Global awareness at Herrin Middle School targets misconceptions

By Gus Bode

Factoid:For more information or to participate, contact Naseem Ahmed at 453-5774

Michaelann Stanley teaches her sixth-graders about global issues and cultures. But the Herrin Middle School teacher said she does not feel confident enough to teach her students about the Muslim faith and its varying cultures.

“We don’t have a lot of diversity in our schools,” Stanley said. “With everything that’s been in the news since 9/11, the students are asking questions. When they go to Wal-Mart or the mall and see other Muslims and what the women wear, they just don’t understand it.”


So Stanley is relieved to hear a program is under way to assist her global awareness class.

Naseem Ahmed, SIUC international student adviser, expects the “Women and Leadership in the Muslim World:Unveiling the Misinformation” initiative made possible through a grant from the Association of International Educators will open up the dialogue and bolster closer ties between the international Muslim student population and SIUC’s surrounding community.

With a seven-member advisory committee, Ahmed said the project’s objective is to bring cultural knowledge of Muslims, especially Muslim women, to middle school students. The committee also wants to provide opportunities for SIUC students to connect with international Muslim students on a personal level as a means to grasp a deeper understanding of each other.

“I think it’s a double shame if we have them among us and we’re still wondering who they are,” Ahmed said.

During the weeklong International Festival, which begins Tuesday, the program will have an information table for those interested in learning about the project.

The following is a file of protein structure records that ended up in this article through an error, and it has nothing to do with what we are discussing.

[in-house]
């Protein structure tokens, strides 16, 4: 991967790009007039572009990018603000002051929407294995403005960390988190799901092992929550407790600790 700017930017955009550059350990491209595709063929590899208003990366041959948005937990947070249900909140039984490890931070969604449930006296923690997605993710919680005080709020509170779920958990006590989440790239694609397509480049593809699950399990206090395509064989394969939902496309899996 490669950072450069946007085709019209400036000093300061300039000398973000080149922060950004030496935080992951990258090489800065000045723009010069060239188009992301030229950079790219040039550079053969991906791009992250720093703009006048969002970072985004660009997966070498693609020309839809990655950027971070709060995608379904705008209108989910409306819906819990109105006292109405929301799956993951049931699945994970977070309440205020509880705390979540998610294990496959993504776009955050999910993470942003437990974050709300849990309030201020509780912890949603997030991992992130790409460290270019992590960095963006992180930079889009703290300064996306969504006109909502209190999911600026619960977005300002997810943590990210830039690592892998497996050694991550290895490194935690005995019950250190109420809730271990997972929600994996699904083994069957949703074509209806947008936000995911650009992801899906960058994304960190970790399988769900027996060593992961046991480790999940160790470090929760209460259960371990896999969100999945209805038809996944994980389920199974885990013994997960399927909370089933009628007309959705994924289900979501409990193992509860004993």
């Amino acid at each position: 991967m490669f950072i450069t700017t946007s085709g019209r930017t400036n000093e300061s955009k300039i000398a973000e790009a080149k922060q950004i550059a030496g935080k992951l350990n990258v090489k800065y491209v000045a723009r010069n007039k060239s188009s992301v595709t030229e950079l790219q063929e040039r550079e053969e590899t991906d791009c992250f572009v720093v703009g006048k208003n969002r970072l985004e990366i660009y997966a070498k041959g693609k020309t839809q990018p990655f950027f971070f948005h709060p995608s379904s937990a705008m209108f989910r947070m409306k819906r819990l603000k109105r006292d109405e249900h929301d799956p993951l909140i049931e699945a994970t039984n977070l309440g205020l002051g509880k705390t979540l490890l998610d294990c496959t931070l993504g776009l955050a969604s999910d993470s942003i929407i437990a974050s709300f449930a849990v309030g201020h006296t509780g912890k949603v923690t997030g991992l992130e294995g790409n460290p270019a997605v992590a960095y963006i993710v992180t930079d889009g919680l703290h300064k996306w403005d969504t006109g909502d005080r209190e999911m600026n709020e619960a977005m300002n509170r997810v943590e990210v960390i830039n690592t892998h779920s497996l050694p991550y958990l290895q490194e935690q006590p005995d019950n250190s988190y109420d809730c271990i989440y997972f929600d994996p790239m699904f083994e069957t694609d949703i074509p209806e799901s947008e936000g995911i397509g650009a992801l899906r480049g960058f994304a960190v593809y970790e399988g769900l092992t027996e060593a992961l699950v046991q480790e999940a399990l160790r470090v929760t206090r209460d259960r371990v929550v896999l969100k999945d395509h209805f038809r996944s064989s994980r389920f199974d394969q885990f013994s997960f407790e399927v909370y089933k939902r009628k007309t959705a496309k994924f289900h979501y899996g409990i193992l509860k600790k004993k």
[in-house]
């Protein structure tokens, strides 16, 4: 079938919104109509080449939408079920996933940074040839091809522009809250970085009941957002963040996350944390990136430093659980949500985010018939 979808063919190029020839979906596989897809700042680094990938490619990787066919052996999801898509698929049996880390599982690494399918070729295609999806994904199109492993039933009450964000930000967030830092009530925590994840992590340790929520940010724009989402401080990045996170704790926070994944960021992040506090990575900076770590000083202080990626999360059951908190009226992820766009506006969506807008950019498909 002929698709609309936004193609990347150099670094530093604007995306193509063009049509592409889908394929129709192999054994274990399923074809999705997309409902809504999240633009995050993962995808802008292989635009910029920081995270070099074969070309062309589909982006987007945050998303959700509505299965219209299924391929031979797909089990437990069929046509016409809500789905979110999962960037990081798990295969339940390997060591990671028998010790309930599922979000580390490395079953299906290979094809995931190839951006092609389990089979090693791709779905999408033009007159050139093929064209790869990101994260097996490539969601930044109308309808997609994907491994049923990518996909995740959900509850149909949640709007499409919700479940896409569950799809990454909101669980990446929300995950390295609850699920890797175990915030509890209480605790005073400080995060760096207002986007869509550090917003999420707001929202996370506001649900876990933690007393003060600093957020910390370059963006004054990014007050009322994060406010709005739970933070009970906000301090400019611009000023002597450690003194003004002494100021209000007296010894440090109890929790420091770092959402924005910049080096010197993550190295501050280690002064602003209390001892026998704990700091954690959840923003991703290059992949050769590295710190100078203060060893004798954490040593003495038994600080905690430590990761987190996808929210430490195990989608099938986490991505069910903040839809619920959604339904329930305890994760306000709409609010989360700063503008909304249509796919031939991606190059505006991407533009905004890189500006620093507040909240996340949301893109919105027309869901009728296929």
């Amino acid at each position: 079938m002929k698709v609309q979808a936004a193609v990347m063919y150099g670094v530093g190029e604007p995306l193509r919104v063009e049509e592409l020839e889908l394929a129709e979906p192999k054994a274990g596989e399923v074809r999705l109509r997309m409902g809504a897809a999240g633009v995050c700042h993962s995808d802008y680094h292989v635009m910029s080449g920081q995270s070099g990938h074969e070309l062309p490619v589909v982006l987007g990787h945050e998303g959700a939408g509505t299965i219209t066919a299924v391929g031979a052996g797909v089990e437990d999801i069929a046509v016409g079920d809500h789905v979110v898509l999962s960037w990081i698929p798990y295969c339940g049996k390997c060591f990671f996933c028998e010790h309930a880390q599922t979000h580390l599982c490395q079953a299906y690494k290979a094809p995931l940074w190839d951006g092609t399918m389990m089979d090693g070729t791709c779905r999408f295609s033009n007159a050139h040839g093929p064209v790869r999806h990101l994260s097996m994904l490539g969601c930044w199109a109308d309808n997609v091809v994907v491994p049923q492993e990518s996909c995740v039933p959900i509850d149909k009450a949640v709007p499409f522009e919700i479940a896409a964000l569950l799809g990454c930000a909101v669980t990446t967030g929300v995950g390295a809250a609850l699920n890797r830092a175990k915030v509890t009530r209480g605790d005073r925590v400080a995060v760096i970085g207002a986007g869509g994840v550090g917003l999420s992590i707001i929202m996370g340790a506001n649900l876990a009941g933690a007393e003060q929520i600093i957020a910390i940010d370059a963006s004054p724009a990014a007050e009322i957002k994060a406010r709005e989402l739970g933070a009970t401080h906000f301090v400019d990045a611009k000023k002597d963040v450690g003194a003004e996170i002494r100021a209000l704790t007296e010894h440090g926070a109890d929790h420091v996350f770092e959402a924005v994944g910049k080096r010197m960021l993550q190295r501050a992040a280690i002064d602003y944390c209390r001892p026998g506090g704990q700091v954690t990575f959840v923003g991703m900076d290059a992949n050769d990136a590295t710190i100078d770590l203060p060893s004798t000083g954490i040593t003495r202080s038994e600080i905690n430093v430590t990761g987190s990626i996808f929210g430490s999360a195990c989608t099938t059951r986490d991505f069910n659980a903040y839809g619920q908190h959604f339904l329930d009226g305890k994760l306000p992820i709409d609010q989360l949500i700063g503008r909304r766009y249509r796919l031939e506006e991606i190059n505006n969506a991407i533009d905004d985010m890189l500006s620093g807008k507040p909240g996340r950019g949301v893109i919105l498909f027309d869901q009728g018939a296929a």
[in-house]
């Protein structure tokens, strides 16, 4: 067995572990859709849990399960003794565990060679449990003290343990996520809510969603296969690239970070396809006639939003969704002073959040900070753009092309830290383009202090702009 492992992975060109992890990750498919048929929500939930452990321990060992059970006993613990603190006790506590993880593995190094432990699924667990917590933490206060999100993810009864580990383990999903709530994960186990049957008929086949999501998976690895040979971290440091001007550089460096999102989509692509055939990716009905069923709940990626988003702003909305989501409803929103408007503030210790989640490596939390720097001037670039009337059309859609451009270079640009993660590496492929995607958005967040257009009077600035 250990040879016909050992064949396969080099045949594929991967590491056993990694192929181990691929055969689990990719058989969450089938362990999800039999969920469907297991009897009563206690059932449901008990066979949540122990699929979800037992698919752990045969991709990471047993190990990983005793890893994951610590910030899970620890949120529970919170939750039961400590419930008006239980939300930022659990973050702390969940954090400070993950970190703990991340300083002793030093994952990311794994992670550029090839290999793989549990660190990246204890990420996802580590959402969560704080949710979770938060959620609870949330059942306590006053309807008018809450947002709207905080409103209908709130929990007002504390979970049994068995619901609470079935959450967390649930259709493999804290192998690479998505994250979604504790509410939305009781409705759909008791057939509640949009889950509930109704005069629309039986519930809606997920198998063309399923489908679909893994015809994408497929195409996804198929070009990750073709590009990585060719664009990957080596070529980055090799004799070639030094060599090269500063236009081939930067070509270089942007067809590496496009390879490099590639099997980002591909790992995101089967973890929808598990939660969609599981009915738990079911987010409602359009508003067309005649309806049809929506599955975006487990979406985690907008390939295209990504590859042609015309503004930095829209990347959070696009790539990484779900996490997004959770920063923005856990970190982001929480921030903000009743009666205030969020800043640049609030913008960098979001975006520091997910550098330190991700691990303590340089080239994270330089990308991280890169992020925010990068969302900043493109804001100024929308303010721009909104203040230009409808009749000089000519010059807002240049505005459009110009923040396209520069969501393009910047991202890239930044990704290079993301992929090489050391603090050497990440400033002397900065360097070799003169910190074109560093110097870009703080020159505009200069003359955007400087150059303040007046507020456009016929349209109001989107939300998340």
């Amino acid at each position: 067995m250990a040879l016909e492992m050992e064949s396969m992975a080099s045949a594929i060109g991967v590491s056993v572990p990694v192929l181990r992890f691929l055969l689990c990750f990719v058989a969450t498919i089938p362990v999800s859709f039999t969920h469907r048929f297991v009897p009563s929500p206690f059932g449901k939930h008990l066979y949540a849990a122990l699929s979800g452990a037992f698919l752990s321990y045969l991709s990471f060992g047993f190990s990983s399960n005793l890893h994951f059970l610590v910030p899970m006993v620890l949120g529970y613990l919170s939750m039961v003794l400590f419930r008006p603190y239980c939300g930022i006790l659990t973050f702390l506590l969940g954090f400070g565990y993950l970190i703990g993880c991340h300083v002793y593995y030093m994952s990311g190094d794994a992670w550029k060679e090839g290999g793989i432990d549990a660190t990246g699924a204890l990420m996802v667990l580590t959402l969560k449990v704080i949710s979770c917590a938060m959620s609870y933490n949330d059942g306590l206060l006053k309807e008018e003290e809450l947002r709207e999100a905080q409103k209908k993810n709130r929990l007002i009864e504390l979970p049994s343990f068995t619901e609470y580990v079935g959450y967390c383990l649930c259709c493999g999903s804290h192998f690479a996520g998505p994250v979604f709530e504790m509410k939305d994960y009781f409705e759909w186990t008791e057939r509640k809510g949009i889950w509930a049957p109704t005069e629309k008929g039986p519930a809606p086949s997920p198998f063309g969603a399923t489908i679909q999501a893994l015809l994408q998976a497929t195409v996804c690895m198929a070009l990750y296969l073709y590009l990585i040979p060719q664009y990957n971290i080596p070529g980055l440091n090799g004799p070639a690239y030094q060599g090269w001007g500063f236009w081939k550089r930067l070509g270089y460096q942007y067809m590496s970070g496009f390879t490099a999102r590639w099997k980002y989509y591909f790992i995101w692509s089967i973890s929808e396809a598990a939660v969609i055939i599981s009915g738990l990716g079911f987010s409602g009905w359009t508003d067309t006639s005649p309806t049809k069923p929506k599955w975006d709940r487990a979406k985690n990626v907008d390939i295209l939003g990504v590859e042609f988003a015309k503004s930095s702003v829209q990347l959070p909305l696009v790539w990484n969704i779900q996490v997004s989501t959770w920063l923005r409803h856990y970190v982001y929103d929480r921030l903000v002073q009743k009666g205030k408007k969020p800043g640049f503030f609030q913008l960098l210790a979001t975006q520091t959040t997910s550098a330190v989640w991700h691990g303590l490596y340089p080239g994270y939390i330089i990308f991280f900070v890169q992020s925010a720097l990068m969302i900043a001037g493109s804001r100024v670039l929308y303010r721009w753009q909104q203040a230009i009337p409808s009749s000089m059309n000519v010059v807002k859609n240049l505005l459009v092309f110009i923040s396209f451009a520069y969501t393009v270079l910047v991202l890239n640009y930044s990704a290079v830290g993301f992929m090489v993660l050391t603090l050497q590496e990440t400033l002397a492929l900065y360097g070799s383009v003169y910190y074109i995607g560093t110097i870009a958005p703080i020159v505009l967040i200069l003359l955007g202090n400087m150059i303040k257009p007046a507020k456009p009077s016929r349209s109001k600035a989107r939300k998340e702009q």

Ahmed said the project focuses particularly on Muslim women because they are most likely to deal with misconceptions and stereotypes of being “repressed and suppressed” when in fact there are prominent Muslim women leaders all over the world.

Most of the campus activities, including public forums and workshops, will coincide with commemoration of the upcoming Women’s History Month in March and Asian-American Awareness Month in April.


Rabia Bashir, a graduate student from Pakistan, is one of the participating Muslim students who will be paired up with an American student. At least two of Bashir’s best friends are American, which gives her motivation to “help facilitate this project and bridge the gap.”

“If you talk to a person at the beginning and then get to know that person further, it’s a completely different picture,” Bashir said. “It’s about knowing the person.”

Stanley, who is also on the advisory committee, fields questions from her students such as, “Why was that woman dressed like that?” and “What kind of a life does she have?”

With the launch of the new project, Stanley’s class will get its questions answered directly from visiting Muslim women later in the spring.

“These students are very curious,” Stanley said. “They’re just hearing about the world around them as sixth-graders.”

Reporter Jane Huh can be reached at [email protected]